St. James was established as a Mission in 1879 by the Rev. D.O. Kelley, a missionary who travelled throughout the San Joaquin valley. A small brick church was consecrated on December 7, 1884 at Fresno and N streets and became the first Anglican congregation in Fresno County. The mission attained parish status on Eastertide 1888, with Fr. Kelley as the first Rector. On September 10, 1894, Bishop Nichols of California established the San Joaquin Convocation. In 1901, the original church building was demolished and a new brick church and rectory were erected. The rectory was later used as church offices and for Sunday School classrooms. In 1910, Fresno became the See City of the new Missionary District of San Joaquin with Louis Childs Sanford as the first Bishop (1911-1942). In 1911 St. James was designated as the Pro-Cathedral, and in 1925 it became the Cathedral Church of the Missionary District within the Diocese of California. In 1951 Sanford Hall was constructed adjacent to the Cathedral. The Cathedral was badly damaged following an earthquake in 1957 and deemed unsafe, and Sanford Hall was used for services.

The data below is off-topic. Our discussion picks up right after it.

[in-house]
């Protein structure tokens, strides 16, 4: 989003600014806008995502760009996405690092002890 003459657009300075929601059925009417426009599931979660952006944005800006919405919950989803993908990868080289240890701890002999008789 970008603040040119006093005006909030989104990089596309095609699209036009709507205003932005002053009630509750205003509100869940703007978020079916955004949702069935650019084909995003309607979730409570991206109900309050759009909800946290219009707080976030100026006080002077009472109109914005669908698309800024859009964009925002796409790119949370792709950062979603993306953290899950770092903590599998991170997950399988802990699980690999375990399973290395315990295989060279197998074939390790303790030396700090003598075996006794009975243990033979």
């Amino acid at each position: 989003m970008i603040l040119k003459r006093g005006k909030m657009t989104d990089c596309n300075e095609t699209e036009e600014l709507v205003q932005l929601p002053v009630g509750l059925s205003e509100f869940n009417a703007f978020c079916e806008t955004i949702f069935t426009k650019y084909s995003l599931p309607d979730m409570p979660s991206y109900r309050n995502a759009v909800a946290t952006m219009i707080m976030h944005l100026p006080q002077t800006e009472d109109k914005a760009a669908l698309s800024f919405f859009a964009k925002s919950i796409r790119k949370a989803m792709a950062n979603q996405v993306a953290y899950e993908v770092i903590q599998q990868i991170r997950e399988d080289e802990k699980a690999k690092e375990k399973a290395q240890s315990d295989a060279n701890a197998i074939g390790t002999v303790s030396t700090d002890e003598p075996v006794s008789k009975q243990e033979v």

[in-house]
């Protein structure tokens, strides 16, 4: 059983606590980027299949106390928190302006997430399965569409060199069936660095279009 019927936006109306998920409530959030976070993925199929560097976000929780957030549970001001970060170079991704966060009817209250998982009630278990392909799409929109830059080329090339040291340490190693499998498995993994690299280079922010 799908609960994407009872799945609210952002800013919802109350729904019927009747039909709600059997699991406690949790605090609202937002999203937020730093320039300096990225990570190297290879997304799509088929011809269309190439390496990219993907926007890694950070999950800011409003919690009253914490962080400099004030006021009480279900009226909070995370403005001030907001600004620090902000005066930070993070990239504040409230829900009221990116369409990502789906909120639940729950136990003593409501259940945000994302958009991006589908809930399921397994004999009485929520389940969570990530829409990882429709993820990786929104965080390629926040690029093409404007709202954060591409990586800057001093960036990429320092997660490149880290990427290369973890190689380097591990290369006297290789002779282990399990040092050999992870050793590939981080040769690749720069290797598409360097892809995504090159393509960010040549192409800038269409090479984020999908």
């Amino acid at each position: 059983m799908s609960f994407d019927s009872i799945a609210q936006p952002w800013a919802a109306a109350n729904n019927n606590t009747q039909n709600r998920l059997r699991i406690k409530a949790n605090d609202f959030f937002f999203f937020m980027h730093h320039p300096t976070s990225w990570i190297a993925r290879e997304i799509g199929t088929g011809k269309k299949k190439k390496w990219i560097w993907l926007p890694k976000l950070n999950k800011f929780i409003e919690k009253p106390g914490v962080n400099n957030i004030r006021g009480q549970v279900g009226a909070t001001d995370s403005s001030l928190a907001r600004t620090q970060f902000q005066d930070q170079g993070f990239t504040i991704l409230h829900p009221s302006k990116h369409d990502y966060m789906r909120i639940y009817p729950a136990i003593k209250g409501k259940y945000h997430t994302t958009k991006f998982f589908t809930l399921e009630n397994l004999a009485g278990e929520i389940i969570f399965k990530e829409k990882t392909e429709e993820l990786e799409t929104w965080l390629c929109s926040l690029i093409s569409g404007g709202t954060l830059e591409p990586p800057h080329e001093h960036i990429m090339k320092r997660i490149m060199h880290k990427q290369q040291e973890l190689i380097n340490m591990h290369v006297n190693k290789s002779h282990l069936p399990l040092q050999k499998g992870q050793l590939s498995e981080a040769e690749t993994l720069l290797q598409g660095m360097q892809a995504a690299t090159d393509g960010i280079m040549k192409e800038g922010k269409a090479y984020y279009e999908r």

THE MOVE FROM DOWNTOWN